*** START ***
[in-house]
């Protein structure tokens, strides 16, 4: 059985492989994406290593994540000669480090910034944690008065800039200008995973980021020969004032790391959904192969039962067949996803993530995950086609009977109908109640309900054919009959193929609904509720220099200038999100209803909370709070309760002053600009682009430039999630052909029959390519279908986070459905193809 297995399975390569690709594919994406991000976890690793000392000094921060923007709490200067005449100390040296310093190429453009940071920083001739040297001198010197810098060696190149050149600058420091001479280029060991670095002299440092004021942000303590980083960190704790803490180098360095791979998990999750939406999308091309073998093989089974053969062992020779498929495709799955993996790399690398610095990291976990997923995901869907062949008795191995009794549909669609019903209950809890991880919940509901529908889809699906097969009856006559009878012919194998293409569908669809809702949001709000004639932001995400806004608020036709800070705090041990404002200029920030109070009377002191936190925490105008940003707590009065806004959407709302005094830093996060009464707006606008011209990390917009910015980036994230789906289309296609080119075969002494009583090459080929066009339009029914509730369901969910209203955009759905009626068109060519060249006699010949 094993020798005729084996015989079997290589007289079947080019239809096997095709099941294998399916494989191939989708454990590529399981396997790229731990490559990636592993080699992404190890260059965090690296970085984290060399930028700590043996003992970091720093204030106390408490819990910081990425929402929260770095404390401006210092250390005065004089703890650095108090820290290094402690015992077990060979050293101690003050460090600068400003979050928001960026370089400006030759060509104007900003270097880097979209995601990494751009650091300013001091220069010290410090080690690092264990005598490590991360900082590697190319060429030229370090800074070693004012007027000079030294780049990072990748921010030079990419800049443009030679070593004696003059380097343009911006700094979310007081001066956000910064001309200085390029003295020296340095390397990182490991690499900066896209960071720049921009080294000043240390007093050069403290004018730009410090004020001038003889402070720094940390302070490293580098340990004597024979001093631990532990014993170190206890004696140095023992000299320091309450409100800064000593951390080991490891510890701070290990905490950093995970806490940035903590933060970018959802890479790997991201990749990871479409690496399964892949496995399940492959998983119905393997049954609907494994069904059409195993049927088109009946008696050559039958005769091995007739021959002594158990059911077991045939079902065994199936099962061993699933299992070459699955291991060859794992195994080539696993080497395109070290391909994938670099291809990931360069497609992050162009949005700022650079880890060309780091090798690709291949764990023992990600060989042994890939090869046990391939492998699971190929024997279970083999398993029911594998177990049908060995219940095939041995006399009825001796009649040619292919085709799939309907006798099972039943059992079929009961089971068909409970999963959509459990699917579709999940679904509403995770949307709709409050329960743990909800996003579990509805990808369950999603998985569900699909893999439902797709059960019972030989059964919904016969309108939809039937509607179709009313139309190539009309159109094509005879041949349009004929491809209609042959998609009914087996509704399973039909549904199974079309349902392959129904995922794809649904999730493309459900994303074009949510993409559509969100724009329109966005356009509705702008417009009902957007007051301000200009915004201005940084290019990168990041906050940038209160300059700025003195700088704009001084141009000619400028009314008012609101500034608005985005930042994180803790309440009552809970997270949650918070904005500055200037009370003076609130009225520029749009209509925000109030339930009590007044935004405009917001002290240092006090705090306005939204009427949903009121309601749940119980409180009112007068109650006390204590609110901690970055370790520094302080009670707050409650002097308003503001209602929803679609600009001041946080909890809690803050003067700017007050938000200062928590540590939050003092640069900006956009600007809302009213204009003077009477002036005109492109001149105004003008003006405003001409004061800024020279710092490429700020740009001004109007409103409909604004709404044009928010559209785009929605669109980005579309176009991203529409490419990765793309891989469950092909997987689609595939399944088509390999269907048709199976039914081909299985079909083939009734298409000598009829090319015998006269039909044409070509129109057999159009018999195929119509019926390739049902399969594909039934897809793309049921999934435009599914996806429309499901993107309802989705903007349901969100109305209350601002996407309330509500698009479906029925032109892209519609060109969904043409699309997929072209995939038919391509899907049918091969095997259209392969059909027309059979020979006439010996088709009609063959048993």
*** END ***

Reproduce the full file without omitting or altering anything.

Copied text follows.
[in-house]
């Protein structure tokens, strides 16, 4: 059985492989994406290593994540000669480090910034944690008065800039200008995973980021020969004032790391959904192969039962067949996803993530995950086609009977109908109640309900054919009959193929609904509720220099200038999100209803909370709070309760002053600009682009430039999630052909029959390519279908986070459905193809 297995399975390569690709594919994406991000976890690793000392000094921060923007709490200067005449100390040296310093190429453009940071920083001739040297001198010197810098060696190149050149600058420091001479280029060991670095002299440092004021942000303590980083960190704790803490180098360095791979998990999750939406999308091309073998093989089974053969062992020779498929495709799955993996790399690398610095990291976990997923995901869907062949008795191995009794549909669609019903209950809890991880919940509901529908889809699906097969009856006559009878012919194998293409569908669809809702949001709000004639932001995400806004608020036709800070705090041990404002200029920030109070009377002191936190925490105008940003707590009065806004959407709302005094830093996060009464707006606008011209990390917009910015980036994230789906289309296609080119075969002494009583090459080929066009339009029914509730369901969910209203955009759905009626068109060519060249006699010949 094993020798005729084996015989079997290589007289079947080019239809096997095709099941294998399916494989191939989708454990590529399981396997790229731990490559990636592993080699992404190890260059965090690296970085984290060399930028700590043996003992970091720093204030106390408490819990910081990425929402929260770095404390401006210092250390005065004089703890650095108090820290290094402690015992077990060979050293101690003050460090600068400003979050928001960026370089400006030759060509104007900003270097880097979209995601990494751009650091300013001091220069010290410090080690690092264990005598490590991360900082590697190319060429030229370090800074070693004012007027000079030294780049990072990748921010030079990419800049443009030679070593004696003059380097343009911006700094979310007081001066956000910064001309200085390029003295020296340095390397990182490991690499900066896209960071720049921009080294000043240390007093050069403290004018730009410090004020001038003889402070720094940390302070490293580098340990004597024979001093631990532990014993170190206890004696140095023992000299320091309450409100800064000593951390080991490891510890701070290990905490950093995970806490940035903590933060970018959802890479790997991201990749990871479409690496399964892949496995399940492959998983119905393997049954609907494994069904059409195993049927088109009946008696050559039958005769091995007739021959002594158990059911077991045939079902065994199936099962061993699933299992070459699955291991060859794992195994080539696993080497395109070290391909994938670099291809990931360069497609992050162009949005700022650079880890060309780091090798690709291949764990023992990600060989042994890939090869046990391939492998699971190929024997279970083999398993029911594998177990049908060995219940095939041995006399009825001796009649040619292919085709799939309907006798099972039943059992079929009961089971068909409970999963959509459990699917579709999940679904509403995770949307709709409050329960743990909800996003579990509805990808369950999603998985569900699909893999439902797709059960019972030989059964919904016969309108939809039937509607179709009313139309190539009309159109094509005879041949349009004929491809209609042959998609009914087996509704399973039909549904199974079309349902392959129904995922794809649904999730493309459900994303074009949510993409559509969100724009329109966005356009509705702008417009009902957007007051301000200009915004201005940084290019990168990041906050940038209160300059700025003195700088704009001084141009000619400028009314008012609101500034608005985005930042994180803790309440009552809970997270949650918070904005500055200037009370003076609130009225520029749009209509925000109030339930009590007044935004405009917001002290240092006090705090306005939204009427949903009121309601749940119980409180009112007068109650006390204590609110901690970055370790520094302080009670707050409650002097308003503001209602929803679609600009001041946080909890809690803050003067700017007050938000200062928590540590939050003092640069900006956009600007809302009213204009003077009477002036005109492109001149105004003008003006405003001409004061800024020279710092490429700020740009001004109007409103409909604004709404044009928010559209785009929605669109980005579309176009991203529409490419990765793309891989469950092909997987689609595939399944088509390999269907048709199976039914081909299985079909083939009734298409000598009829090319015998006269039909044409070509129109057999159009018999195929119509019926390739049902399969594909039934897809793309049921999934435009599914996806429309499901993107309802989705903007349901969100109305209350601002996407309330509500698009479906029925032109892209519609060109969904043409699309997929072209995939038919391509899907049918091969095997259209392969059909027309059979020979006439010996088709009609063959048993």